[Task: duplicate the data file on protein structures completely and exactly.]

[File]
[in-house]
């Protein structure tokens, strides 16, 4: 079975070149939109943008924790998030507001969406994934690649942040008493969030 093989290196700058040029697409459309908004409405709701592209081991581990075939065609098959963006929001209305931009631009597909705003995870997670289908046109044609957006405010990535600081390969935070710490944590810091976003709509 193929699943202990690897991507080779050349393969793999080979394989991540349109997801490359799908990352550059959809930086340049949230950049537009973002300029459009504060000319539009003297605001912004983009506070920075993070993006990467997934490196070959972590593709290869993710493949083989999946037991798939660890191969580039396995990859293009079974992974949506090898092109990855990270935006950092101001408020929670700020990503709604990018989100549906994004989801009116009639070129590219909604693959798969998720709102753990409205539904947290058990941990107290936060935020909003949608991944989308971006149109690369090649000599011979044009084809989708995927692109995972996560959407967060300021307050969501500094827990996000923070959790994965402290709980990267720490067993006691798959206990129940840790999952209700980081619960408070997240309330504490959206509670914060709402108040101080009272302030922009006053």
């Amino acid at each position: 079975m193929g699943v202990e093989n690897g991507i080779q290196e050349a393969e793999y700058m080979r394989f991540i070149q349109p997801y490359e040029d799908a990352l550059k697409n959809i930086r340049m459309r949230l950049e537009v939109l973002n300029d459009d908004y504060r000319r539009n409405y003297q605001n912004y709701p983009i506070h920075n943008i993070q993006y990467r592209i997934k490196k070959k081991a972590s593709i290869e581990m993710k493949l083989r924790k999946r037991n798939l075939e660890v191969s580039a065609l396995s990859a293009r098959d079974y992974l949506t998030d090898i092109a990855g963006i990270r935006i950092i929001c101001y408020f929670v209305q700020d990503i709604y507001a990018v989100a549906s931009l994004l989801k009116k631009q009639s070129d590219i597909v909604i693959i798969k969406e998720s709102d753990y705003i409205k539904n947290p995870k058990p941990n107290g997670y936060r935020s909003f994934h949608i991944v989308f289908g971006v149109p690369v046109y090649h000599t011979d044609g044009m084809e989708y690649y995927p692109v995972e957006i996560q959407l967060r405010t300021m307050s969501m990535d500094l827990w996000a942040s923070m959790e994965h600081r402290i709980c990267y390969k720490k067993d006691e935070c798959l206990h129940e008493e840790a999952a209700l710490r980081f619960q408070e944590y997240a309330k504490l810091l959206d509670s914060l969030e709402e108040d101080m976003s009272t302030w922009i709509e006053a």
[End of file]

[in-house]
């Protein structure tokens, strides 16, 4: 079975070149939109943008924790998030507001969406994934690649942040008493969030 093989290196700058040029697409459309908004409405709701592209081991581990075939065609098959963006929001209305931009631009597909705003995870997670289908046109044609957006405010990535600081390969935070710490944590810091976003709509 193929699943202990690897991507080779050349393969793999080979394989991540349109997801490359799908990352550059959809930086340049949230950049537009973002300029459009504060000319539009003297605001912004983009506070920075993070993006990467997934490196070959972590593709290869993710493949083989999946037991798939660890191969580039396995990859293009079974992974949506090898092109990855990270935006950092101001408020929670700020990503709604990018989100549906994004989801009116009639070129590219909604693959798969998720709102753990409205539904947290058990941990107290936060935020909003949608991944989308971006149109690369090649000599011979044009084809989708995927692109995972996560959407967060300021307050969501500094827990996000923070959790994965402290709980990267720490067993006691798959206990129940840790999952209700980081619960408070997240309330504490959206509670914060709402108040101080009272302030922009006053």
């Amino acid at each position: 079975m193929g699943v202990e093989n690897g991507i080779q290196e050349a393969e793999y700058m080979r394989f991540i070149q349109p997801y490359e040029d799908a990352l550059k697409n959809i930086r340049m459309r949230l950049e537009v939109l973002n300029d459009d908004y504060r000319r539009n409405y003297q605001n912004y709701p983009i506070h920075n943008i993070q993006y990467r592209i997934k490196k070959k081991a972590s593709i290869e581990m993710k493949l083989r924790k999946r037991n798939l075939e660890v191969s580039a065609l396995s990859a293009r098959d079974y992974l949506t998030d090898i092109a990855g963006i990270r935006i950092i929001c101001y408020f929670v209305q700020d990503i709604y507001a990018v989100a549906s931009l994004l989801k009116k631009q009639s070129d590219i597909v909604i693959i798969k969406e998720s709102d753990y705003i409205k539904n947290p995870k058990p941990n107290g997670y936060r935020s909003f994934h949608i991944v989308f289908g971006v149109p690369v046109y090649h000599t011979d044609g044009m084809e989708y690649y995927p692109v995972e957006i996560q959407l967060r405010t300021m307050s969501m990535d500094l827990w996000a942040s923070m959790e994965h600081r402290i709980c990267y390969k720490k067993d006691e935070c798959l206990h129940e008493e840790a999952a209700l710490r980081f619960q408070e944590y997240a309330k504490l810091l959206d509670s914060l969030e709402e108040d101080m976003s009272t302030w922009i709509e006053a």